But still, no matter how close we are to Christ, we need people. I just think our need for people doesn’t have to be sexual. It’s just hard to build intimately close relationships that aren’t sexual in a society that equates intimacy with being sexual. But it’s possible, and I believe I’ve already experienced degrees of intimately close relationships with several of my friends. I am blessed to be able to say that I have had many nights of epic conversations and fellowship with friends where I have gone to bed feeling overwhelmingly loved without a hint of loneliness. It is those nights where I’ve seen my sexuality be expressed in satisfying, meaningful ways that didn’t center on sex.

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Jordan and I emailed back and forth that night as my heart bled after seeing the gay couple.

Here is part of what was said:

Jordan: Seeing those guys is just, you know, life. It’s like every time I saw Sam. I couldn’t help that I saw him, and I couldn’t really help the surge of emotions and longing within me. It’s seems unfair that it would be wrong to indulge, but that’s how it is. The Truth is life, you’re so right. It’s crazy that those particular moments where entering into a relationship with a man seems so right can overshadow the immense catalog of God’s faithfulness in my life, where truth won out and filled me with joy. I have a short memory, I guess.

Sorry for your suffering. I’m kind of down too. Sigh… let’s pray for each other.

Me: You’re right. God has been so faithful in our lives. We both know that. And we’ve both encountered his overwhelming love for us. The other reality is that everyone has let down in their lives regarding intimacy. Very few people actually have sustaining, intimate relationships — gay or straight. Plus, fulfilling relationships don’t have to be sexual or romantic. There are so many relationships out there to make us feel intimately known; they just aren’t meant to be romantic relationships. Glad that you know and get what I’m going through. And that right there is evidence enough that God will provide us with relationships without them having to be sexual/romantic. Anyway, I have to go to bed now, but I will pray for you!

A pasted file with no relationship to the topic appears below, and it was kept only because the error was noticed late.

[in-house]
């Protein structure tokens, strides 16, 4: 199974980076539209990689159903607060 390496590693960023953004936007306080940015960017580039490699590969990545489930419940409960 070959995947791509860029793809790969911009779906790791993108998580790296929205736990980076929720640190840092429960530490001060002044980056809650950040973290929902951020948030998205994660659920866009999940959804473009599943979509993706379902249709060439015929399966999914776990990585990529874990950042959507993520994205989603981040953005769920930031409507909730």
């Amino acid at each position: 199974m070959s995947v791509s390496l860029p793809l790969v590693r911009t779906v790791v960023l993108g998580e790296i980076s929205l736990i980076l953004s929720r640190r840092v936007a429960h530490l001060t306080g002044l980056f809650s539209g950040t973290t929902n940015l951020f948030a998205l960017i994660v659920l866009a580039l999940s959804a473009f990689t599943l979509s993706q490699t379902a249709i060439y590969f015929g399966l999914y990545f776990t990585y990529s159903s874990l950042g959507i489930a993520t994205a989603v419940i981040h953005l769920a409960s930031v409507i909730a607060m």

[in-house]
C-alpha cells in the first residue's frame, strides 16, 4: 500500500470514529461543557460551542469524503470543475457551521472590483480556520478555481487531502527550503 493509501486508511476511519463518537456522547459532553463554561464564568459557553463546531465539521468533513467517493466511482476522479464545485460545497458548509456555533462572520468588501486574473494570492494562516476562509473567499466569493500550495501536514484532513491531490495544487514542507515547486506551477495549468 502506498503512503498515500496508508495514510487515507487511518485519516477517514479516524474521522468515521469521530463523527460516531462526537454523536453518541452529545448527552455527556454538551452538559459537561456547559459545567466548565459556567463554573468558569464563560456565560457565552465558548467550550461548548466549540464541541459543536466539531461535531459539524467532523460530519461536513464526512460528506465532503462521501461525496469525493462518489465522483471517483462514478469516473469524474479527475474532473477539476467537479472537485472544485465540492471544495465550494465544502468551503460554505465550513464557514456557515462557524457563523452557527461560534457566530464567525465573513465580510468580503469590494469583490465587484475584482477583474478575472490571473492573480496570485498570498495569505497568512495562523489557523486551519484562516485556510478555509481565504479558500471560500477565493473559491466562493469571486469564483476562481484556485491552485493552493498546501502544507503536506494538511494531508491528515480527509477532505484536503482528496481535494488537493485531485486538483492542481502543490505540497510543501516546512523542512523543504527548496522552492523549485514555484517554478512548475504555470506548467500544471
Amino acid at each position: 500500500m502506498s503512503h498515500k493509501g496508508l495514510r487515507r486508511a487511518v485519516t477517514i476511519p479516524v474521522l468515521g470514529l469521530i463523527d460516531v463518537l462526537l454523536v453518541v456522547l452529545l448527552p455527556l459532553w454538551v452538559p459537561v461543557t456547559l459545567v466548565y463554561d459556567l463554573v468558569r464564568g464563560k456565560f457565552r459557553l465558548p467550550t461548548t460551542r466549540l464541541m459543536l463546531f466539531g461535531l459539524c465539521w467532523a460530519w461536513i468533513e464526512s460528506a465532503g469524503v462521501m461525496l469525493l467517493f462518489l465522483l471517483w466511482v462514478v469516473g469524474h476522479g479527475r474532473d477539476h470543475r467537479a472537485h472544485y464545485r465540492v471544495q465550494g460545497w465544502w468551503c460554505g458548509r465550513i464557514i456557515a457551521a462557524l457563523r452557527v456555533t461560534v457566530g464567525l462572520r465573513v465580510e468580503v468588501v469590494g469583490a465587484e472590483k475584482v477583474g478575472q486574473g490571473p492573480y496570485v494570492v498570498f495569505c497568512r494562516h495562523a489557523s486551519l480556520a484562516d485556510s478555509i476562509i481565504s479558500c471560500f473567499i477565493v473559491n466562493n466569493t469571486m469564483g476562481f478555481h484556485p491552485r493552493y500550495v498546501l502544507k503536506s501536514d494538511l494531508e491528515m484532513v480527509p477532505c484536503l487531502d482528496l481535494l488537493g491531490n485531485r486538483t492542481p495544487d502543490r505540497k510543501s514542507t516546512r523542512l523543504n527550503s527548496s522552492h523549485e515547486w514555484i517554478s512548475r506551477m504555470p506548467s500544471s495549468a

I still went to bed that night feeling melancholy, but the email exchange also gave me a sense of hope. Hope in the assurance that God loves me, hope that I will continue to experience His perfect love, and hope that God will continue to put people in my life to show me His love.

-Tony

housekeeping

Hey there!

A couple things:

1) We would (really really really) love it if some of you would email us and let us know what topics you would like us to talk about or explore. We want this to be a resource for people seeking to gain a deeper understanding of both what it’s like to be gay as well as how to love gay men and women of all convictions. So please feel free to ask us things! We will either respond to you privately or write a post about it.

2) So as you might have seen, we have rocketed ourselves into 2009 by creating a Twitter and Facebook page. We are still trying to figure out exactly what we want to do with them, but we were thinking of using them to share articles and resources and mind-blowingly inspirational quotes that we were reading. If that sounds helpful or interesting, please “follow” or “like” whichever one you want. Once we have a few people we’ll probably start doing whatever it is we will end up doing (how is that for an easily fulfillable promise!). Stay tuned! If y’all have any ideas, let us know.

It’s probably a little annoying by now, but we would really appreciate your help in spreading this around the internet. If you think this is something that people should read and interact with, then please share it on Facebook or Twitter. We have received a lot of encouraging feedback from people who just stumbled onto the blog because someone else posted it. We’ve heard from people who have never personally been close to someone who is gay (as far as they know) and want to become a resource of love in the future, friends and relatives of people who have just come out, gay men and women who are just excited to see this being talked about more, people who are only “out” to one person and wondering what to do next, and some people who disagree with us about our beliefs (which, by the way, is totally fine so long as it’s civil! We are open for discussion!).

The feedback has been really humbling for us, and we want to continue improving the blog, making it a legitimate resource that people of every kind can use in some encouraging way or another.

A huge problem within the evangelical community, at least, is the silence surrounding homosexuality and gay Christians. It’s a good thing to be willing to talk in love about the “subject,” but it is a far more important and overlooked thing to actively display openness and love and a desire to be a safe person.

There are a lot of harmful messages being thrown around, and it is important to fight against those through even louder declarations of love.

We have felt unbelievably loved by you all, and would greatly appreciate your help in letting other people like us find acceptance and hope and joy, too.

Thanks for putting up with my rambling! Have a blessed day.

Jordan (and Tony, of course)